"Water lines should simply not be located in problem areas and if the floor is properly insulated how can the floor be a different temperature than the room temperature? This likely cannot be accomplished with fiberglass---but like I said…"
"The dew point temperature is so close, that it only takes a very few degrees of rise in duct temp that there is no chance of condensation. Add to that the fact the duct surface temp will always stay warmer than the air temp coming into it,…"
"Yes of course, I meant the indoor coil. Obviously the coil at 40 degrees is going to be well below the dew point sufficient to condense moisture out of the air where it can be drained away, so on that surface or very near it the humidity…"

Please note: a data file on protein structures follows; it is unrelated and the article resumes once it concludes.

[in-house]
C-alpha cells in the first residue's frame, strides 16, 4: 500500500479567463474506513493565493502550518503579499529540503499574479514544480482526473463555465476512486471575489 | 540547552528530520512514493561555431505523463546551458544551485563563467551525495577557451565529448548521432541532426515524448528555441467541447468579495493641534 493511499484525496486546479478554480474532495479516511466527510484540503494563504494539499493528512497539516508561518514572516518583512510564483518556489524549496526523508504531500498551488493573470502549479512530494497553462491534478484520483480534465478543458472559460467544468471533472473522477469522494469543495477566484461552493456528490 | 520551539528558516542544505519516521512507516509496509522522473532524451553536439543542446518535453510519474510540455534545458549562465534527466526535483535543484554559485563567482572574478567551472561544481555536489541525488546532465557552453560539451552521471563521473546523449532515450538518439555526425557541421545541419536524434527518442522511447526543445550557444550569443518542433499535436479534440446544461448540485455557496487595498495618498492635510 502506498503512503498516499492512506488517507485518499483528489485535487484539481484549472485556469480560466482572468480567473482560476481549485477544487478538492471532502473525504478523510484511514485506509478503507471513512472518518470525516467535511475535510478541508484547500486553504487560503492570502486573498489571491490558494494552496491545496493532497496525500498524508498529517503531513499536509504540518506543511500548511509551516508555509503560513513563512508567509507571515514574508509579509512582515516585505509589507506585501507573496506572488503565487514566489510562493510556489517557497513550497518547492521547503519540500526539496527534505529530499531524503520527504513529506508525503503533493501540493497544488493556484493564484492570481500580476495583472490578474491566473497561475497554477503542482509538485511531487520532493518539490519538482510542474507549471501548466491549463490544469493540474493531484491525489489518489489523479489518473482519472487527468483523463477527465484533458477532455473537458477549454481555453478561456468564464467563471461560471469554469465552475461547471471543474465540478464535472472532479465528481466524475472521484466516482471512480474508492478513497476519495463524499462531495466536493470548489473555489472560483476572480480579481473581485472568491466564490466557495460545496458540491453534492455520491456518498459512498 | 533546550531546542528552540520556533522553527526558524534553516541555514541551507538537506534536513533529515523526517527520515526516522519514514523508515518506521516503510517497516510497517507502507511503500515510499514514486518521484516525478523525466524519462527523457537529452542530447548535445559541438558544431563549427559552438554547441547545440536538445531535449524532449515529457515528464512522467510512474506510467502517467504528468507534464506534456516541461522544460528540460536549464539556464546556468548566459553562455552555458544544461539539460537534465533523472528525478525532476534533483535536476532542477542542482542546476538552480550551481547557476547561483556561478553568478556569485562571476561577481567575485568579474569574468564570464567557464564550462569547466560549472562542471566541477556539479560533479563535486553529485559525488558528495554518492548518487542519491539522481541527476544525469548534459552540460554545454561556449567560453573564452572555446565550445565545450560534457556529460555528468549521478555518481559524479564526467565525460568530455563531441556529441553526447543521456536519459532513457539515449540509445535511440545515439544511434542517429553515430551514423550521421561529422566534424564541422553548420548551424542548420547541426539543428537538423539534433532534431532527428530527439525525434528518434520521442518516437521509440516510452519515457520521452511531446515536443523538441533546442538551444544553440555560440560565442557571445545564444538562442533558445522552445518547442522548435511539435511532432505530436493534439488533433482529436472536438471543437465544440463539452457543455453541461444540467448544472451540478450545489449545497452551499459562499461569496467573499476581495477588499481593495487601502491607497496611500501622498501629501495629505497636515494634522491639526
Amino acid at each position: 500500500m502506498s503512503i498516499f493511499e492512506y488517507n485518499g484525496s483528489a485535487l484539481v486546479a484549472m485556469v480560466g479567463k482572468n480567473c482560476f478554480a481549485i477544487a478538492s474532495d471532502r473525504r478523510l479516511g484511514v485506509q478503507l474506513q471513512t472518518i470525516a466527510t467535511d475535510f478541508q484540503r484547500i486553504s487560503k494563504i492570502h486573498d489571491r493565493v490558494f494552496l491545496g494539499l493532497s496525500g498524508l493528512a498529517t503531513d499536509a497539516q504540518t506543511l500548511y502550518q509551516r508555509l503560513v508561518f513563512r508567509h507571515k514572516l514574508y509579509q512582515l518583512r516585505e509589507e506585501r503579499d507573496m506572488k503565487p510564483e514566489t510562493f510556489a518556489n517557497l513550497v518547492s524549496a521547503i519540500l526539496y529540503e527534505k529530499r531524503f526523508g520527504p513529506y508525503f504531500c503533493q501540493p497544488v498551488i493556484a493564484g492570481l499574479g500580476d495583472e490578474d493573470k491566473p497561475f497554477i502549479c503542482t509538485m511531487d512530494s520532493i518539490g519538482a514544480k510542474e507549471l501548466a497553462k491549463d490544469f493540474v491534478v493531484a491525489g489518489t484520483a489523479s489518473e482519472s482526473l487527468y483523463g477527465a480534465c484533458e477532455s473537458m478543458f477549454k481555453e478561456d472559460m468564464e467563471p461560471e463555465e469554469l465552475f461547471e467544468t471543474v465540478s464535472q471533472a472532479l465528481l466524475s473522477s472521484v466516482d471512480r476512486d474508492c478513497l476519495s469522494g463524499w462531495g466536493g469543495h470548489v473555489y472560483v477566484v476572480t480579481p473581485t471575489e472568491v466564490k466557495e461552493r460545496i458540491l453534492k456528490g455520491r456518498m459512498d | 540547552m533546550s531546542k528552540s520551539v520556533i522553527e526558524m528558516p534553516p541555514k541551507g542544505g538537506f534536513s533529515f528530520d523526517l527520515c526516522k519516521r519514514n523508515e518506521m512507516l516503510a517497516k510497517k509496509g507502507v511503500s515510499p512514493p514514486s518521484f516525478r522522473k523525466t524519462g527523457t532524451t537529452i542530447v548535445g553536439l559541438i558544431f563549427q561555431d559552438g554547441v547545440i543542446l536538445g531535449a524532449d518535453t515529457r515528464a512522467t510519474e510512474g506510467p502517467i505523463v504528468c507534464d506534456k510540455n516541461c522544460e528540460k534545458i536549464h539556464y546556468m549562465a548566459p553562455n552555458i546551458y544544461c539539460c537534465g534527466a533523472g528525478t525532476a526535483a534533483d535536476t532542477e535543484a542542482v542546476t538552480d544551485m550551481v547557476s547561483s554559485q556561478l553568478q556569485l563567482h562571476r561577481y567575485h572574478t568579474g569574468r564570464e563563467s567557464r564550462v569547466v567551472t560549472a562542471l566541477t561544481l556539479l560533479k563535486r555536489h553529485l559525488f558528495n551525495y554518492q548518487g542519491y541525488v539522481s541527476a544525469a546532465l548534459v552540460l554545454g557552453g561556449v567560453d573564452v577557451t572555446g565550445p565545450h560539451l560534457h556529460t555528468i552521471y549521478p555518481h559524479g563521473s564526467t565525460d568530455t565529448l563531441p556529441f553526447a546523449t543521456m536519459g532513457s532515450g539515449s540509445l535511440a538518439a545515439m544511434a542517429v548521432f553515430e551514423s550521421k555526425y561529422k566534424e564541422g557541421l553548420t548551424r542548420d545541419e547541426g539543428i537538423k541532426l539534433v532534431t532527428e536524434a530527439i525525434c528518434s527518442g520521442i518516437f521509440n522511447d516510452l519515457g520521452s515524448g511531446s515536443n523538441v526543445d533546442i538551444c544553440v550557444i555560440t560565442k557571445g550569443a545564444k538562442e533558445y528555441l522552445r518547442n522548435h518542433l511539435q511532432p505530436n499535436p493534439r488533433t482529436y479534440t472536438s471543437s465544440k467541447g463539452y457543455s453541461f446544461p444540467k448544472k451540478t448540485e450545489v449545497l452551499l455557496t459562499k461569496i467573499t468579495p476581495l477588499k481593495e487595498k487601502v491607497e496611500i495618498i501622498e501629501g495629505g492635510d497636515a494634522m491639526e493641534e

"To reach dew point at 55 degrees F, the humidity in the duct after the condenser would have to be above 99%---I think that would be unusual. It is more likely warm moist air is finding its way into the cold duct and condensing."
"The air is only saturated because it is very cold. The amount of "actual moisture" in the air is very low. Any condensation that happens should be outside the ducts, not inside the ducts. That would be an inadequate…"
"We have lots of older (late 50's) systems in this area that work great. These have a return air grille into the crawl space in each room with an opening to the return air duct at the furnace plenum. This conditions the air in the…"
"A few thoughts. The IRC gives guidelines and requirements of sealed crawl spaces. I like the approach where the vapor barrier is heavy gauge PVC with welded seams. Be careful wrapping wood posts as this can direct moisture into the…"
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